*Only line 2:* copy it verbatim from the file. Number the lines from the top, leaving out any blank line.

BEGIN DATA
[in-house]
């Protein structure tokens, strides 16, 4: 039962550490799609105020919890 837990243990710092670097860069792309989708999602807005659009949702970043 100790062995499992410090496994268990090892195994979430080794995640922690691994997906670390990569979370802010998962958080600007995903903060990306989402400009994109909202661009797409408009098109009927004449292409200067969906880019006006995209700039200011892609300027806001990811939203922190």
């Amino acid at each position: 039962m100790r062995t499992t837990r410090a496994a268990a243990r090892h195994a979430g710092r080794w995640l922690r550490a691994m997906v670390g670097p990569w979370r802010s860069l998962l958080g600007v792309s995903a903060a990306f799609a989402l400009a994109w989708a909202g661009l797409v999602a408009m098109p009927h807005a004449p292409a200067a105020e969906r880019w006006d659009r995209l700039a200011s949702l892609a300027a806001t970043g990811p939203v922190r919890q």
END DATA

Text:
């Protein structure tokens, strides 16, 4: 039962550490799609105020919890 837990243990710092670097860069792309989708999602807005659009949702970043 100790062995499992410090496994268990090892195994979430080794995640922690691994997906670390990569979370802010998962958080600007995903903060990306989402400009994109909202661009797409408009098109009927004449292409200067969906880019006006995209700039200011892609300027806001990811939203922190």